GLENDALE—To celebrate the 2800th anniversary of Armenia’s capital, Yerevan, the City of Glendale and the Library, Arts and Culture Department in collaboration with the Yerevan Municipality Tourism Office will host a special 10-day exhibition at the Downtown Central Library’s ReflectSpace and PassageWay galleries. YEREVAN2800 will run from July 11–22 with the opening reception on Friday, July 13, from 7–9 p.m. Entrance to the reception is from Louise Street only.
Dating back to the 8th century B.C., Yerevan is one of the world’s oldest and continuously inhabited cities. Yerevan’s undeniable mark in history and its dynamic vitality will be showcased with historic images as well as contemporary art, film and photography illustrating its place in the world as a thriving and vibrant city of the 21st century. Photographs highlighting Armenia’s recent historic Velvet Revolution taken in the streets of Yerevan will also be displayed.
Photographs by notable photographers such as Vruyr, J. Dadyants, and H. Tarverdyants depict Yerevan from the 19th century to the present day. The historic and Soviet-era photographs are preserved in the collection of the Yerevan History Museum and reprinted for this special exhibition. Artists in YEREVAN2800: Sev Black, Sophia Gasparian, Narine Isajanyan, Edmond Keshishyan, Ashot Khudaverdyan, Karen Mirzoyan and Anahid Yahjian/Emily Mkrtichian.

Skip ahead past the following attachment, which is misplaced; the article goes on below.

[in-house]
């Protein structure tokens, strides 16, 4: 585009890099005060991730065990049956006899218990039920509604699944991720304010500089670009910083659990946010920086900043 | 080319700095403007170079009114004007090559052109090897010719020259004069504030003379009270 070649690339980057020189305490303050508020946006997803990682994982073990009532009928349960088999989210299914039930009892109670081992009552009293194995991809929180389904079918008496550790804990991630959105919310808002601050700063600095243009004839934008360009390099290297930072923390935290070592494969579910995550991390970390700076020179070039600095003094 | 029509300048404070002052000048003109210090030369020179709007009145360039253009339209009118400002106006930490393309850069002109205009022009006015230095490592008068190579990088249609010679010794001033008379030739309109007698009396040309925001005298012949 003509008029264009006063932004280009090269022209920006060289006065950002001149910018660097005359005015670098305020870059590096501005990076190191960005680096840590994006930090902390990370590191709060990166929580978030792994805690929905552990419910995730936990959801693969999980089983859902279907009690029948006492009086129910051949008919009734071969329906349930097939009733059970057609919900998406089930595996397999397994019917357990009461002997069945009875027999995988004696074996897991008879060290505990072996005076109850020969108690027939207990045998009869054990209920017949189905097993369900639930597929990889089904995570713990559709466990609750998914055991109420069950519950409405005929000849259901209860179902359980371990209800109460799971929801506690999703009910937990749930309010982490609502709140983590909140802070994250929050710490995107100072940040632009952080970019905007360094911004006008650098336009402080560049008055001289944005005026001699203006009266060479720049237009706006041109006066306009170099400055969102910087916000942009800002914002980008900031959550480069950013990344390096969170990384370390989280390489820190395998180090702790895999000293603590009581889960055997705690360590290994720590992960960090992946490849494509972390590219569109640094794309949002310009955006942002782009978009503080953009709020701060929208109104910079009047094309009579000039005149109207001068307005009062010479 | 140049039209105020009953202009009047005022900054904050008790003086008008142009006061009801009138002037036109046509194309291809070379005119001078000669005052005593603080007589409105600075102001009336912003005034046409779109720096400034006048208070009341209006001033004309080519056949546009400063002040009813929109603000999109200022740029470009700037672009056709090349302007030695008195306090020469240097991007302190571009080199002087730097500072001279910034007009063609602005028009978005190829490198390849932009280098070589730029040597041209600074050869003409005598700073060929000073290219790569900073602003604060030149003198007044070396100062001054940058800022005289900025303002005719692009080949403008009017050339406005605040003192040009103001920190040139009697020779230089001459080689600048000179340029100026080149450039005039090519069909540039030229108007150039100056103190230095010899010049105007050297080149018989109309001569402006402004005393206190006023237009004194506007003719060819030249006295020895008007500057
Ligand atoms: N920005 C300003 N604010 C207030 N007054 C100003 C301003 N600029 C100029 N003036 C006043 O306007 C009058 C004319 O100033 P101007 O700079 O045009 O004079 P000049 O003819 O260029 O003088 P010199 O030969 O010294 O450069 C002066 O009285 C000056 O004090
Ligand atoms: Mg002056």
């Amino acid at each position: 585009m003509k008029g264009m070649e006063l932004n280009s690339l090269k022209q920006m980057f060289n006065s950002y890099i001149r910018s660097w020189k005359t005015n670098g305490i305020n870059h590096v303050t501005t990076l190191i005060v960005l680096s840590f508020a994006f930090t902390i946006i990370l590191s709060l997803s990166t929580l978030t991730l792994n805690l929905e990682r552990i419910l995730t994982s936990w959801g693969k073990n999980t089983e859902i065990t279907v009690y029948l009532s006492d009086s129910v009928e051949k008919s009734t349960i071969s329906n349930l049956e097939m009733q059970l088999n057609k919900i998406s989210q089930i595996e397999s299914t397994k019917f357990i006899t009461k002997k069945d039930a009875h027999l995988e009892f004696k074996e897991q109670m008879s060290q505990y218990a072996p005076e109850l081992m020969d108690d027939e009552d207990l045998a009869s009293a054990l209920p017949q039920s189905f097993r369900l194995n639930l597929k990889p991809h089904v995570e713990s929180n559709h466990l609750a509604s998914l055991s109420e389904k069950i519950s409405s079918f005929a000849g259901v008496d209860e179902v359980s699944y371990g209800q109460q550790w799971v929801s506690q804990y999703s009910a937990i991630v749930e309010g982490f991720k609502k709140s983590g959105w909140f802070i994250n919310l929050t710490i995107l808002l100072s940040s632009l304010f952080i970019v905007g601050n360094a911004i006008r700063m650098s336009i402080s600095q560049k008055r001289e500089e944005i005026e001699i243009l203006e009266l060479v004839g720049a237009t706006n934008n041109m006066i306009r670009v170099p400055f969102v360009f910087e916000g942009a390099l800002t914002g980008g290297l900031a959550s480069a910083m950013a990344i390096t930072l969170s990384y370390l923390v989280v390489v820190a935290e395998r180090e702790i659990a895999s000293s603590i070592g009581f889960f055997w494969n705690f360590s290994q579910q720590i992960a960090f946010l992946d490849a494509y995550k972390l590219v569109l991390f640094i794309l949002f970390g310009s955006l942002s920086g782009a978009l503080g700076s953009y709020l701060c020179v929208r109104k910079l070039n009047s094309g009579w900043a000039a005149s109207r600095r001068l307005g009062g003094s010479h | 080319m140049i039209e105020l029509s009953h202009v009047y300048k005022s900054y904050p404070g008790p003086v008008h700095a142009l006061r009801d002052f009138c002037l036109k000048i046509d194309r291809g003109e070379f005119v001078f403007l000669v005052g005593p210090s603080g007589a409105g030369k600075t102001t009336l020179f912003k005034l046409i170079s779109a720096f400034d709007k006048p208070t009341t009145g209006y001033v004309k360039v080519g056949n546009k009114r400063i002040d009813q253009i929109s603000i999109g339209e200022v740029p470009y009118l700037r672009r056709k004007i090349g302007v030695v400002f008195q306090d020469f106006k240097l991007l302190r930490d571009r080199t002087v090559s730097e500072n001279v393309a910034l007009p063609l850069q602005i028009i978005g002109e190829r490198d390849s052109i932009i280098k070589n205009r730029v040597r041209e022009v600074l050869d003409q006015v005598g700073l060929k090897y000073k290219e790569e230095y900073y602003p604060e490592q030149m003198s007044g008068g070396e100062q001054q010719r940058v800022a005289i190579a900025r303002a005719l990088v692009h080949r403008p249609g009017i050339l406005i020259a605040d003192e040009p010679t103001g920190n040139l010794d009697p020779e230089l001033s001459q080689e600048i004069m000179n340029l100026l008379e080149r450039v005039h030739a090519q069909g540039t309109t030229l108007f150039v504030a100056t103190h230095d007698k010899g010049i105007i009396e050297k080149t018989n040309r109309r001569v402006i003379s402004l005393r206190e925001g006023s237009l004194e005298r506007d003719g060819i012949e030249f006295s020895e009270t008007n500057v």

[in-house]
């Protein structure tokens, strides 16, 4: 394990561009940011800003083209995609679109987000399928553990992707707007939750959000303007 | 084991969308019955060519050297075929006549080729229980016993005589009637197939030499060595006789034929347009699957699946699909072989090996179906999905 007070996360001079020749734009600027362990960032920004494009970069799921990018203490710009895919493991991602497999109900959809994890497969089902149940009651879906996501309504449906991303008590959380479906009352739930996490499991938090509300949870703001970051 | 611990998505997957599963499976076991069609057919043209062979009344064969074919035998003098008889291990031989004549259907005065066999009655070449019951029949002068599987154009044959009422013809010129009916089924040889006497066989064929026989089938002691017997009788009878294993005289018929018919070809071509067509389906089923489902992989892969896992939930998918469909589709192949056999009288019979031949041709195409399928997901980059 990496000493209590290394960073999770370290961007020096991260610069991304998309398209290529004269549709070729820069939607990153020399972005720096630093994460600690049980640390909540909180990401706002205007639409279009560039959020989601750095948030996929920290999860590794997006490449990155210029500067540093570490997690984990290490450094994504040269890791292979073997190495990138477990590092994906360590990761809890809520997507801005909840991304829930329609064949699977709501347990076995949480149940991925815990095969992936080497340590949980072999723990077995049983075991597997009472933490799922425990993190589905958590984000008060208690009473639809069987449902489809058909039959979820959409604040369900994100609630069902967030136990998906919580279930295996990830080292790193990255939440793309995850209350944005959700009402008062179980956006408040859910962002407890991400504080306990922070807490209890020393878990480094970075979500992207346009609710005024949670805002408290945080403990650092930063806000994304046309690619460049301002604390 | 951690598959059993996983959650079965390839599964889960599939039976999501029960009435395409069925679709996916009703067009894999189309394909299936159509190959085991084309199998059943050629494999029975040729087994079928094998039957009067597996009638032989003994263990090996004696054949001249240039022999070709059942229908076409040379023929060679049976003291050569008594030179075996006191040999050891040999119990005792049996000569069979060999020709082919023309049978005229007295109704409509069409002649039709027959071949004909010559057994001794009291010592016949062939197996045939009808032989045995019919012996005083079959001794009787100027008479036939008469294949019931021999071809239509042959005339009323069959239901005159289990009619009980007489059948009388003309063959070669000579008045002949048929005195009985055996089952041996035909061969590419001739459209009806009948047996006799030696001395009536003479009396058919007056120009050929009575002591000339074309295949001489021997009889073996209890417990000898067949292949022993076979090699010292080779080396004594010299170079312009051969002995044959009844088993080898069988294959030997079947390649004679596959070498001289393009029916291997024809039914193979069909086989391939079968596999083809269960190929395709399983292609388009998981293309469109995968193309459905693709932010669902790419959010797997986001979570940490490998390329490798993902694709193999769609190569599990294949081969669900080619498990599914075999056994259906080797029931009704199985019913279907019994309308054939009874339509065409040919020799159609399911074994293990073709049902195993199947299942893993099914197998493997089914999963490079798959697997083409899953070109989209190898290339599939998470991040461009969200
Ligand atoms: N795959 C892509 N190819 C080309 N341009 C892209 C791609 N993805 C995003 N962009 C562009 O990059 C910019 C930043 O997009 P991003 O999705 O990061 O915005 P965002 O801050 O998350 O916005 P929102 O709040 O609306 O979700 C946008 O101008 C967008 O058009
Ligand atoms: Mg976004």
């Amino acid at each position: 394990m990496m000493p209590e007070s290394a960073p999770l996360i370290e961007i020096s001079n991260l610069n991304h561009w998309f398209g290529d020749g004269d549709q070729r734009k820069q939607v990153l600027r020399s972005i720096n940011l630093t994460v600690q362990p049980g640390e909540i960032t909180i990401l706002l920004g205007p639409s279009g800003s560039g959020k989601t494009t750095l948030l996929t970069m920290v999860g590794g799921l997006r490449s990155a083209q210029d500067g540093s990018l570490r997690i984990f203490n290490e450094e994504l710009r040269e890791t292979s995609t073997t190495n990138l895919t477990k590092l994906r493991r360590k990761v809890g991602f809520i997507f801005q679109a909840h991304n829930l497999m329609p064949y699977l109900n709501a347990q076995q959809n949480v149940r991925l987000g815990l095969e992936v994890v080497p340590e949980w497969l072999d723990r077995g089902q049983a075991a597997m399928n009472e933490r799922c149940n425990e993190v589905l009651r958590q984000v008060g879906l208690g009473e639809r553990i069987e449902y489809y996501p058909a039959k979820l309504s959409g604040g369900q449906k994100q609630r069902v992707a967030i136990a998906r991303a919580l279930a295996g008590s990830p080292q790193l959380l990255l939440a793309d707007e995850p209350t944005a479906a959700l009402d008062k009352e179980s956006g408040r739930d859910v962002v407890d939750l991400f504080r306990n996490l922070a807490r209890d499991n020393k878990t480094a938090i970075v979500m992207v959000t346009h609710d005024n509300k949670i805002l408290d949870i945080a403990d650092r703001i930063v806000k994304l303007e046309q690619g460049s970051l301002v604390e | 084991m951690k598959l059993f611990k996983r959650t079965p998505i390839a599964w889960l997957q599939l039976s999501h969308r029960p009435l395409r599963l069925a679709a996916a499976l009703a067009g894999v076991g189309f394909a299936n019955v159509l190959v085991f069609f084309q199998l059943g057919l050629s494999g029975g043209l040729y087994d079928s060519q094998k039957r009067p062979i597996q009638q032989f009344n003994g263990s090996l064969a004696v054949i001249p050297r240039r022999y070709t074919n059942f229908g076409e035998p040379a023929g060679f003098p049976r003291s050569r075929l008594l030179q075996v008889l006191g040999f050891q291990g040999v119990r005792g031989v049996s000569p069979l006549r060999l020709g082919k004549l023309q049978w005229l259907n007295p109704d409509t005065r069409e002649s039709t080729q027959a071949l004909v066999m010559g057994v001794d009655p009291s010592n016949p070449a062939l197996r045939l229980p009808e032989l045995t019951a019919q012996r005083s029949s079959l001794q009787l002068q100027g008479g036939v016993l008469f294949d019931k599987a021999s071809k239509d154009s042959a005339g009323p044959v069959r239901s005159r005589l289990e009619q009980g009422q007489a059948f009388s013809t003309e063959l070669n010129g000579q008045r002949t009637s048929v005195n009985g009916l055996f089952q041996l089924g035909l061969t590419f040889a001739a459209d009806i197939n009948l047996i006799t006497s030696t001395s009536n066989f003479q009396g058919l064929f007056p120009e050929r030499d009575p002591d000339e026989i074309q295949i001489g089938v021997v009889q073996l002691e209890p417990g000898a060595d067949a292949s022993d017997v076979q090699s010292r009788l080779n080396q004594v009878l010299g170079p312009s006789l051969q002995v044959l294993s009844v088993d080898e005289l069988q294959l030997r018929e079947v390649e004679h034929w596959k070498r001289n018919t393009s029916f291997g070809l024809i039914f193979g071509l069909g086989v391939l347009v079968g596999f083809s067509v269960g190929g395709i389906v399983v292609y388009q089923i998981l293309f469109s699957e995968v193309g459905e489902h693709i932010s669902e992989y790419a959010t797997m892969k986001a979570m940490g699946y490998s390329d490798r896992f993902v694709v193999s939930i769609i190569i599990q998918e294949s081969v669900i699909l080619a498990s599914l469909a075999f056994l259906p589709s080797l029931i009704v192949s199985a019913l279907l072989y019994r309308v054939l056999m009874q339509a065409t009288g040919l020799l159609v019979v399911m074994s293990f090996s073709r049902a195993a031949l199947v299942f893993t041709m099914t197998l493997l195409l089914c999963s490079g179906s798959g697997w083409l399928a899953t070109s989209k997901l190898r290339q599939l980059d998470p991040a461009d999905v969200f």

The Downtown Central Library’s ReflectSpace is an inclusive exhibition gallery designed to explore and reflect on major human atrocities, genocides and civil rights violations. Immersive in conception, ReflectSpace is a hybrid space that is both experiential and informative, employing art, technology and interactive media to reflect on the past and present of Glendale’s communal fabric and interrogate current-day global human rights issues.
Glendale’s Library, Arts and Culture Department began in 1907 and includes six neighborhood libraries as well as the Brand Library and Art Center, housed in the historic 1904 mansion of Glendale pioneer Leslie C. Brand, and the Downtown Central Library, a 93,000 square foot center for studying, learning and gathering.